Reporter Patrick Symmes attempts to live and eat on $20 a month in the Communist country. It's not easy and there is no chicken.
The latest in a familiar trope of downwardly mobile journalists experimenting in voluntary poverty—from George Orwell's Down and Out in Paris and London to Barbara Ehrenreich's Nickel and Dimed—takes on a slight twist. It takes place in Cuba, where reporter Patrick Symmes attempts to live and eat on $20 a month. "Thirty Days as a Cuban" appears in the latest issue of Harper's (subscription required):
I prepared rice, put a single sweet potato in the pressure cooker—known to Cubans as The-One-Fidel-Gave-Us, because they were handed out in an energy-saving scheme—and poured a precious glass of whiskey (250 calories) on the rocks, all with a side of yesterday’s beans and rice. Of necessity the portions were small. From the freezer I drew my protein, one of four breaded chicken cutlets for the month. I fired the stove carelessly and burned the cutlet black, though at the table it proved cold and soggy on the inside. It was not chicken. It was not even the “formed chicken” it claimed to be. The principal ingredients were listed as wheat paste and soy. Close inspection revealed no chicken at all. I was eating a breaded sponge with only 180 calories. Ah, for a McNugget.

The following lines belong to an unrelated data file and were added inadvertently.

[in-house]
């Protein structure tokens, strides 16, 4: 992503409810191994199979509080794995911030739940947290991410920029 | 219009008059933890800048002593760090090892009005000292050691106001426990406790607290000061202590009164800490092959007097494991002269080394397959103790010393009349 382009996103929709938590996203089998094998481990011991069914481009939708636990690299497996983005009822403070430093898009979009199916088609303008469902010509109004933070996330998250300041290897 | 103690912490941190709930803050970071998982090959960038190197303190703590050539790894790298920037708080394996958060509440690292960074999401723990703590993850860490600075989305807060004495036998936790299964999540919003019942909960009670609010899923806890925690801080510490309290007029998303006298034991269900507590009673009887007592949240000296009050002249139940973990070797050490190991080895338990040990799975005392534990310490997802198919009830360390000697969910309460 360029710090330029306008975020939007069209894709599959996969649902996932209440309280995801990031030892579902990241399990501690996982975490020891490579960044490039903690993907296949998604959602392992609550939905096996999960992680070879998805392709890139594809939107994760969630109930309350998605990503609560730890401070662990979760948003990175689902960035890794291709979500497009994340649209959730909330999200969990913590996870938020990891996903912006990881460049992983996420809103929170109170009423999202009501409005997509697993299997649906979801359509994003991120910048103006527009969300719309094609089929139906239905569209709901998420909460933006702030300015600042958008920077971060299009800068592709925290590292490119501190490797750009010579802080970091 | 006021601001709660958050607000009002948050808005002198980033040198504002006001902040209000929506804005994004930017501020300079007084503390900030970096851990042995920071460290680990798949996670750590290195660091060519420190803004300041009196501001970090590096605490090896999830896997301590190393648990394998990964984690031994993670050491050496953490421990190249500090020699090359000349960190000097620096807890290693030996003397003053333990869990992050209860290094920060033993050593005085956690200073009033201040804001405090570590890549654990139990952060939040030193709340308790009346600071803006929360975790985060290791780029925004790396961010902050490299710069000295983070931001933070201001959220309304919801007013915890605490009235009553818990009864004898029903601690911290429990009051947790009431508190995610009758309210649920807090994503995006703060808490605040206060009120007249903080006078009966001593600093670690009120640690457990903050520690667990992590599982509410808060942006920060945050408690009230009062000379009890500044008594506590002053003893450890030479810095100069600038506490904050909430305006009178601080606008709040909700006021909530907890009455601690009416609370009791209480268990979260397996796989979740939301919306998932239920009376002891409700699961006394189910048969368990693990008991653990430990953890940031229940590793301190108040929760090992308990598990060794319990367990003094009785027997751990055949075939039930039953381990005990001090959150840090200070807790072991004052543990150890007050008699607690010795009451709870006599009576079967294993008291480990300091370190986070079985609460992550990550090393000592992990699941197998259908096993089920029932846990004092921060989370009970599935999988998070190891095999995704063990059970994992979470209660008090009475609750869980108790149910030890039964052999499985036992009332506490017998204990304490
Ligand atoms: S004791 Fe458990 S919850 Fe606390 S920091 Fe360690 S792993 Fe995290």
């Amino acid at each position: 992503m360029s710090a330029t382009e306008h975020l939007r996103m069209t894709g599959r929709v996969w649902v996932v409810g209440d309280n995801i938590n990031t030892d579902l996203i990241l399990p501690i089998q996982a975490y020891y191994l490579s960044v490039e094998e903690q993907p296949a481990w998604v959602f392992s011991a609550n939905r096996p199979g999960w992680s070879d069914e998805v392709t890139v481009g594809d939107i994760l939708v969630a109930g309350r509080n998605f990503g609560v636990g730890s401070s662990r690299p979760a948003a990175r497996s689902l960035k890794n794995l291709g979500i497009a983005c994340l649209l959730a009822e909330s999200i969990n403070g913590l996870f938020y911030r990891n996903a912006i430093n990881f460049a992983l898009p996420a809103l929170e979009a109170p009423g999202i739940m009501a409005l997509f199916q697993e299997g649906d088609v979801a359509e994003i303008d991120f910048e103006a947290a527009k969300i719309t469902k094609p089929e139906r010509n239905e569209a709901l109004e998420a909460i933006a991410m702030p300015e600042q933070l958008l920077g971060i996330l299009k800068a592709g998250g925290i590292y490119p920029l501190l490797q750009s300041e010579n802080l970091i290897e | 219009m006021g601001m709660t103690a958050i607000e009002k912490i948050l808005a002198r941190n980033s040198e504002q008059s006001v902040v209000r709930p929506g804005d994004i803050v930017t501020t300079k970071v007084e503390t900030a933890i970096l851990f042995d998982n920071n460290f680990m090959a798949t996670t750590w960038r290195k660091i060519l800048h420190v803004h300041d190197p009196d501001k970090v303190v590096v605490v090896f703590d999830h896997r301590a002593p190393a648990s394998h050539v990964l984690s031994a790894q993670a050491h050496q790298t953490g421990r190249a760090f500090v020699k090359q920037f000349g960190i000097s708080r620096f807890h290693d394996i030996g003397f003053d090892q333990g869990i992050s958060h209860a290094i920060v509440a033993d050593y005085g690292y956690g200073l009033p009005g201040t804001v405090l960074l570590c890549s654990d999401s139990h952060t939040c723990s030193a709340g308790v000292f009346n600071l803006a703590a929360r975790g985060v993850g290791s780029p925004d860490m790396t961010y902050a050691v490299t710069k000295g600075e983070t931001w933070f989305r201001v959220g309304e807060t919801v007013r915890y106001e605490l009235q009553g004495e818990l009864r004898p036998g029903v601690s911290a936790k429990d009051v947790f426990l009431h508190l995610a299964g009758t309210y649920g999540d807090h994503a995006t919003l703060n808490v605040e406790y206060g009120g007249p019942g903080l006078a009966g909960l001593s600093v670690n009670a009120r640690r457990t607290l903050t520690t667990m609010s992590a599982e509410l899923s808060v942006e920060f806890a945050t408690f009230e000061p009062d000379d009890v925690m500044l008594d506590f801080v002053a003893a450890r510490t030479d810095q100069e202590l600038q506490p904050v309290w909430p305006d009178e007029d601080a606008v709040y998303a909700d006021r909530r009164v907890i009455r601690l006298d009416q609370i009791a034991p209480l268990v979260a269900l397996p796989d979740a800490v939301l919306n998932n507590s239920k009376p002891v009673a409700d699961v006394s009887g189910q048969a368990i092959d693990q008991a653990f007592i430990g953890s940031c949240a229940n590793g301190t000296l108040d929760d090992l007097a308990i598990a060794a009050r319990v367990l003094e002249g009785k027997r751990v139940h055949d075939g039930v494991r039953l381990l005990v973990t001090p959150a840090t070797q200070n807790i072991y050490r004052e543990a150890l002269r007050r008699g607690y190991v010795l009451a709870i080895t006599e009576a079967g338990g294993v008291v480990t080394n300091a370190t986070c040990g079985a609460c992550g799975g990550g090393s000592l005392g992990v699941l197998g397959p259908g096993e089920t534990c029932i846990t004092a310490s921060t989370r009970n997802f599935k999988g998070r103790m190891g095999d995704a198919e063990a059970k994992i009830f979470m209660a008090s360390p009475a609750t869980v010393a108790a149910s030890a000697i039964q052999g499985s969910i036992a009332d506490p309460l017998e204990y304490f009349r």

While these kinds of personal experiments tend to reveal little more than a desire to reveal poverty and transcend class, Symmes' story is worth reading for its points about the universal problem with food, which remains a problem of access to money. "And the problem of money," he writes, "is one of politics."
Photo by Patrick Symmes, via Harper's